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« Easter Communion by Gerard Manley Hopkins | Main | Music for Holy Week (3) »

April 12, 2009

Herbert’s ’Easter Wings’

The English poet George Herbert (1593-1633) penned this beautiful "shaped" poem he titled "Easter Wings":  

Lord, who createdst man in wealth and store,
      Though foolishly he lost the same,
            Decaying more and more,
               Till he became
                  Most poor:
                  With thee
               O let me rise
            As larks, harmoniously,
        And sing this day thy victories:
Then shall the fall further the flight in me.

My tender age in sorrow did begin
      And still with sicknesses and shame.
            Thou didst so punish sin,
               That I became
                  Most thin.
                  With thee
               Let me combine,
            And feel thy victory:
      For, if I imp my wing on thine,
Affliction shall advance the flight in me. 

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Rolley Haggard

George Herbert is one of my favorites. Thanks for sharing, Diane. Here's a kindred sentiment.

-- © Rolley Haggard

I can’t believe that God would die for me
And take the punishment I’ve richly earned;
I dare not think His mercy could be free
To one who countless times His mercy spurned.
I can’t believe the unbelievable;
I cannot do a thing I cannot do.
It is a torment unendurable
To hope in something too good to be true.
And yet a paradox I entertain:
Although I can’t believe, I find I do,
Because the One who died now lives again!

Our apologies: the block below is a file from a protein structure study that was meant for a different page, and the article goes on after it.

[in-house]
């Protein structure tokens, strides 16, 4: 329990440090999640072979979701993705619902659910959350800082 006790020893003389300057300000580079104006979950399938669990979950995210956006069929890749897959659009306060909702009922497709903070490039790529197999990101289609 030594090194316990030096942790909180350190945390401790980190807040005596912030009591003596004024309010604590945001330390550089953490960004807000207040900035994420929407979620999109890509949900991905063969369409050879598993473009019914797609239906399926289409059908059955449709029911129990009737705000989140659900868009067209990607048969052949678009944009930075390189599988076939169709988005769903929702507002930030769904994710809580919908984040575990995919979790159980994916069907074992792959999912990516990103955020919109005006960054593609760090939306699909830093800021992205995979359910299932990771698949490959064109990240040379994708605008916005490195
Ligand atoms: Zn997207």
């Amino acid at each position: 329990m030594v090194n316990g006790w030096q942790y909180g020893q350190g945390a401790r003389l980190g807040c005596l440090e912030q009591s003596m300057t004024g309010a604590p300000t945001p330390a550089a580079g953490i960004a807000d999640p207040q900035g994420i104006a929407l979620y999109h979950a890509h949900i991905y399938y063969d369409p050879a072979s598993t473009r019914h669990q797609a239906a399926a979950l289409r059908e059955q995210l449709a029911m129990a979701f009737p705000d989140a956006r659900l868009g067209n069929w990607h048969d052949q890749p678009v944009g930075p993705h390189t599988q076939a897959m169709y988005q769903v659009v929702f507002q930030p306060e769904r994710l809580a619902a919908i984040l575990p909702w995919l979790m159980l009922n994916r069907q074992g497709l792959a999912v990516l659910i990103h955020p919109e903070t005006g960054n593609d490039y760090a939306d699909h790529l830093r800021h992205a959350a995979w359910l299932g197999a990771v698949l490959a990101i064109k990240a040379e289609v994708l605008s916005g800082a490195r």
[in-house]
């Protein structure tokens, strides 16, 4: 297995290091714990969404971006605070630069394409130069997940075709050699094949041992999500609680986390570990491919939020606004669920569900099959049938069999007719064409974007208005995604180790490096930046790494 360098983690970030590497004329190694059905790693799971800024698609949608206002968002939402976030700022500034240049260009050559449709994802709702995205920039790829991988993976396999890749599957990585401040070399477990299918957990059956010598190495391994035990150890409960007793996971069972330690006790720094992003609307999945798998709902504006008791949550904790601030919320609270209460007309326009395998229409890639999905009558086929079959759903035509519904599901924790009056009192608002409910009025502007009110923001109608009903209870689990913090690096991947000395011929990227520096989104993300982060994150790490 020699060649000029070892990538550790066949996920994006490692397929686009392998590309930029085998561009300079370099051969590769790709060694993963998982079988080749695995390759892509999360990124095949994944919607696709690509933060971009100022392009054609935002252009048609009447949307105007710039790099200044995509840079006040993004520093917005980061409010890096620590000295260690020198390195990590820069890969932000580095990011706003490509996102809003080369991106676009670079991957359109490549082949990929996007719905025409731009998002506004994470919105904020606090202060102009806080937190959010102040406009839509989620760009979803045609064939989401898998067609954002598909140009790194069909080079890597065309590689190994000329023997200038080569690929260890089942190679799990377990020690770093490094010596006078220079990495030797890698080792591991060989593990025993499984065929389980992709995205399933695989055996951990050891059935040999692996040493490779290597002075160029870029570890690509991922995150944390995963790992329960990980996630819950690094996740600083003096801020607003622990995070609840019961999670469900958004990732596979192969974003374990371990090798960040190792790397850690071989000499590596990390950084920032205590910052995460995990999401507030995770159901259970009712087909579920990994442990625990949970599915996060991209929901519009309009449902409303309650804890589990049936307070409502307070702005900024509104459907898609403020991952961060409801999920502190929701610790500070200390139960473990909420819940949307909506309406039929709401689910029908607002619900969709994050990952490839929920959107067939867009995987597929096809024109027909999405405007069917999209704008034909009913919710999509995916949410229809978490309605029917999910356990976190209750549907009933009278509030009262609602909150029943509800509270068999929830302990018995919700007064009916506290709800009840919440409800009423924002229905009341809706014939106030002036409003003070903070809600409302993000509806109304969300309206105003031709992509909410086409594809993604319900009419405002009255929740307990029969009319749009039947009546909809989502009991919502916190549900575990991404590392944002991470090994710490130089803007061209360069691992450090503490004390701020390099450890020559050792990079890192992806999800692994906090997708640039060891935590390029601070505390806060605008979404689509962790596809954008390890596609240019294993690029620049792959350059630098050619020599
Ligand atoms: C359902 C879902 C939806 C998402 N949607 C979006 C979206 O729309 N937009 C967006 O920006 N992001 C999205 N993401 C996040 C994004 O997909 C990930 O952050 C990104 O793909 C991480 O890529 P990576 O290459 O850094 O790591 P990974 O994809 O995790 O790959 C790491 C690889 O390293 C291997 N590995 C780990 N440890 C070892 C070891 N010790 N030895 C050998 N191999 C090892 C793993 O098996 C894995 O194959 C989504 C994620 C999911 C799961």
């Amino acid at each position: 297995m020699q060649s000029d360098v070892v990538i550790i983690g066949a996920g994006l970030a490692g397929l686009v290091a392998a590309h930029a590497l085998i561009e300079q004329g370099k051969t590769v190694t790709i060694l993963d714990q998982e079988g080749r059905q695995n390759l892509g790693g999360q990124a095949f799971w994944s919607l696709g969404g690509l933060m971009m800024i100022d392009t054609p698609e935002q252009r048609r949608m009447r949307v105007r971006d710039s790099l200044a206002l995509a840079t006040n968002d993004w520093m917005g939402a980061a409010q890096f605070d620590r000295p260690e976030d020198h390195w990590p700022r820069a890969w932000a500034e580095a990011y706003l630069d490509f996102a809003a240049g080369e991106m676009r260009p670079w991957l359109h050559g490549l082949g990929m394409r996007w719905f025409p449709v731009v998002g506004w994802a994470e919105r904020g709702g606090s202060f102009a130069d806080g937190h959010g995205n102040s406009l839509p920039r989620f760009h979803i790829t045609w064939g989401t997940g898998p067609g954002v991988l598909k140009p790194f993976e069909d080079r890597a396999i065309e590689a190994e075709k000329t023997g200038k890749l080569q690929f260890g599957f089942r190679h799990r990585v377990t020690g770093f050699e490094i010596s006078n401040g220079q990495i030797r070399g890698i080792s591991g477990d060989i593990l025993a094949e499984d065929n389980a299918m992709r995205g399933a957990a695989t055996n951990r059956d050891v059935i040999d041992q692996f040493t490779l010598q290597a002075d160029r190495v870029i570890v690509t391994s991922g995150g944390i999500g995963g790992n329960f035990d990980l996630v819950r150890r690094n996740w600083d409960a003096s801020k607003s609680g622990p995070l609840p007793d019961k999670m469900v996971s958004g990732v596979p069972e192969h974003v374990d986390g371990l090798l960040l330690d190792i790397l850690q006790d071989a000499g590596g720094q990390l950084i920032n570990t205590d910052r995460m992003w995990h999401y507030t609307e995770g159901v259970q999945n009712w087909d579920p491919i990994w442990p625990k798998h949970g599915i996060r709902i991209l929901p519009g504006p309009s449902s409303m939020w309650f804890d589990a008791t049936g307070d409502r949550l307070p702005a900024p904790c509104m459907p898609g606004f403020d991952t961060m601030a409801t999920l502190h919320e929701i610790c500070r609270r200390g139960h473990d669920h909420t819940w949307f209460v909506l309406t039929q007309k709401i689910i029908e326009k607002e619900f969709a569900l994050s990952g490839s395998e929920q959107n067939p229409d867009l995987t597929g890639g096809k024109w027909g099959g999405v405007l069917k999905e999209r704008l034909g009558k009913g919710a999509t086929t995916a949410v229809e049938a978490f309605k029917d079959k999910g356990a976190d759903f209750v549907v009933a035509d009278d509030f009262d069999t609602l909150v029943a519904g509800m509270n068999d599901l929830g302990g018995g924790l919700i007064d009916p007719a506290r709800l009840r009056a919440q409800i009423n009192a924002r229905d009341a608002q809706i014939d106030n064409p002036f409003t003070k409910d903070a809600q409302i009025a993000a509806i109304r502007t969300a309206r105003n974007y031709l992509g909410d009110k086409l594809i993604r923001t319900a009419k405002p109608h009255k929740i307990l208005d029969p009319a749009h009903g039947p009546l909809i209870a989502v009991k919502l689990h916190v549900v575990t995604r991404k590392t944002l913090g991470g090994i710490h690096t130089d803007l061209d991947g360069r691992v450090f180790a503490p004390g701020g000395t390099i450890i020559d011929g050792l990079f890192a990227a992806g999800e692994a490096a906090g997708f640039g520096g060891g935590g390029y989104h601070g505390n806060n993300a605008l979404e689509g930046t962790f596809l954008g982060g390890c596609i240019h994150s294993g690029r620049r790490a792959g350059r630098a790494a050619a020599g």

I must then to my double heart be true:
Of sinners I’ll confess that I am chief,
And worship God in holy unbelief.


“…they [were] saying, ‘It is true! The Lord has risen!’.and…they still did not believe it because of joy and amazement…” --Luke 24:33, 34, 41

Diane Singer

Lovely poem, Rolley. I think you have perfectly captured the "it sounds too good to be true" heart of the gospel message. Sadly, I know people who are too proud to accept salvation by grace; they are determined, out of their own arrogance, to try to "earn" their way into heaven. It's tragic, and such an insult to everything Christ did for us on the Cross.

Thanks for sharing your words.

Rolley Haggard

This is probably my favorite of Herbert's many beautiful and moving poems --

The Agonie --- (George Herbert, 1633)

Philosophers have measur’d mountains,
Fathom’d the depths of seas, of states, and kings,
Walk’d with a staffe to heav’n, and traced fountains:
But there are two vast, spacious things,
The which to measure it doth more behove:
Yet few there are that sound them; Sinne and Love.

Who would know Sinne, let him repair
Unto mount Olivet; there shall he see
A man so wrung with pains, that all his hair,
His skinne, his garments bloudie be.
Sinne is that presse and vice, which forceth pain
To hunt his cruell food through ev’ry vein.

Who knows not Love, let him assay
And taste that juice, which on the crosse a pike
Did set again abroach; then let him say
If ever he did taste the like.
Love in that liquour sweet and most divine,
Which my God feels as bloud; but I, as wine.


Note: abroach means to pierce (a cask, etc.) so as to let a liquor flow out. [The Oxford English Dictionary] -- John 19:34 “But one of the soldiers with a spear pierced his side, and forthwith came there out blood and water.”


When I first saw this post the other day, there was one comment attached. I just knew it would be from Rolley, and it pleased (comforted) me to know that there are others in the world whose souls long for the same things as mine. Thank you for the poem, Rolley; it struck a chord deep in my soul.

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